The People Vs Donald Trump
The London Theatre, New Cross
It is not difficult to imagine Donald Trump committing a crime, especially if that crime gave him money and power.
The Federal Bureau of Investigation probably has legions of officers already tediously pouring over material that could send him to gaol for a very long time. Except, nobody really expects that to happen. The evidence will get lost, or it will be ignored or if all else fails then Trump has let it be known he will give himself a pardon.
But just suppose a trial did take place. Mark Webb’s satire The People Vs Donald Trump does just that.
It is a show in two distinct parts. About thirty minutes of short scenes to remind us of Trump’s more headline grabbing moments of controversy are followed by his courtroom prosecution.
With the exception of a revelation about Trump’s secret child from a liaison in Antigua, it sticks close to Trump’s known antics.
The production has assembled a fine cast who do justice to the material but that material has two weaknesses.
This Trump (Matt Shelton) is tonally one note rude, belligerent, and loud. He is not stupid unlike many other recent depictions but neither is he convincingly Trump.
The image of an angry Trump shouting might work for a single sketch but a play needs something more rounded and developed to get our attention.
The satire is thoughtful and will have audiences nodding in agreement but lacks bite. Few people laughed the evening I attended.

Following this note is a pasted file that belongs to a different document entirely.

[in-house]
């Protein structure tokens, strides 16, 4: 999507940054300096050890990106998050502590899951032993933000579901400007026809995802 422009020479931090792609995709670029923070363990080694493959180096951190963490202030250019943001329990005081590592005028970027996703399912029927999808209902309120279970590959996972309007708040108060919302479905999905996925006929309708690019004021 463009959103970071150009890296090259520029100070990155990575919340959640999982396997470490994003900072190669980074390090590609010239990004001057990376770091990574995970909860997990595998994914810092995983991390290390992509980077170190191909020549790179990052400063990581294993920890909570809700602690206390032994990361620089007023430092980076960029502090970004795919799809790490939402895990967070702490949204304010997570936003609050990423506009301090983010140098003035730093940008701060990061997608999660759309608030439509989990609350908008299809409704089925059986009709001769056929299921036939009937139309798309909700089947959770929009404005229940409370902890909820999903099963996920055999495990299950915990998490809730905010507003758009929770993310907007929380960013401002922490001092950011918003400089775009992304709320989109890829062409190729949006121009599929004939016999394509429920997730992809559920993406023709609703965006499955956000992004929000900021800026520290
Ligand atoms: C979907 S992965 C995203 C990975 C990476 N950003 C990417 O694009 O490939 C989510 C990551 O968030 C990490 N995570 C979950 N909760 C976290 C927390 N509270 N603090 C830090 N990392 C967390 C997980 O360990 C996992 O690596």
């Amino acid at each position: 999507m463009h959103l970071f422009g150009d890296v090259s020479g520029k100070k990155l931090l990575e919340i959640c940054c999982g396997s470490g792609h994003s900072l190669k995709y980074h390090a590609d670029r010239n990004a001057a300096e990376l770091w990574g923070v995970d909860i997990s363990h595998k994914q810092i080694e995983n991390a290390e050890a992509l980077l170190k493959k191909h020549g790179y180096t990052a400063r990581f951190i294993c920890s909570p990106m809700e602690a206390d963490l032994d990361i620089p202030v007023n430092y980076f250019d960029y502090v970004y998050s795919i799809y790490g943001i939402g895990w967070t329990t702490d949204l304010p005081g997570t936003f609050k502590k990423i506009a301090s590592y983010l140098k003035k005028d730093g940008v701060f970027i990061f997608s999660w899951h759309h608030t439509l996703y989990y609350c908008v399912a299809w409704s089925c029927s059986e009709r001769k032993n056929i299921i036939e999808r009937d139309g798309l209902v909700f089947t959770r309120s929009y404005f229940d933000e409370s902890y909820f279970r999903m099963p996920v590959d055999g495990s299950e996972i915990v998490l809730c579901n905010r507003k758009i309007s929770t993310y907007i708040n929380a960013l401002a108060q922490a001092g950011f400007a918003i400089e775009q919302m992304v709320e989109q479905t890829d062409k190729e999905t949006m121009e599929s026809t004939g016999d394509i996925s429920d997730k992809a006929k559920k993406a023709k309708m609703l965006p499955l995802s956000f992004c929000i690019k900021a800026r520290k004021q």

The show begins with Melania Trump (Kristina Garrow) angrily watching the Access Hollywood tapes of Trump boasting about his sexual assaults on women.
He quickly placates her, but as she leaves the room he says, quoting Shakespeare’s Richard 3, “was ever woman in this humour won? I’ll have her, but I will not keep her long.”
The second half trial parades many of the same characters through a court where they are questioned for the prosecution by Max Lopert (Mark Webb).
It emerges for instance that, despite being an advisor to the President, Ivanka Trump (Lucy Williams) has numerous foreign business connections including, it is alleged, a Chinese factory producing shoes for her which employs child labour and pays its workers a mere one dollar an hour.
Pressed to say what subject she advises the President on, she replies, “economics”.
The show is gently entertaining and ends on an upbeat note.
Trump before the court arrogantly admits to his crimes, but accuses us all of complicity and reminds us that there are many more like him.
The attorney responds by referencing Chaplin’s final speech from the film The Great Dictator, which calls for us to fight for a democratic world of tolerance and freedom.
Reviewer: Keith Mckenna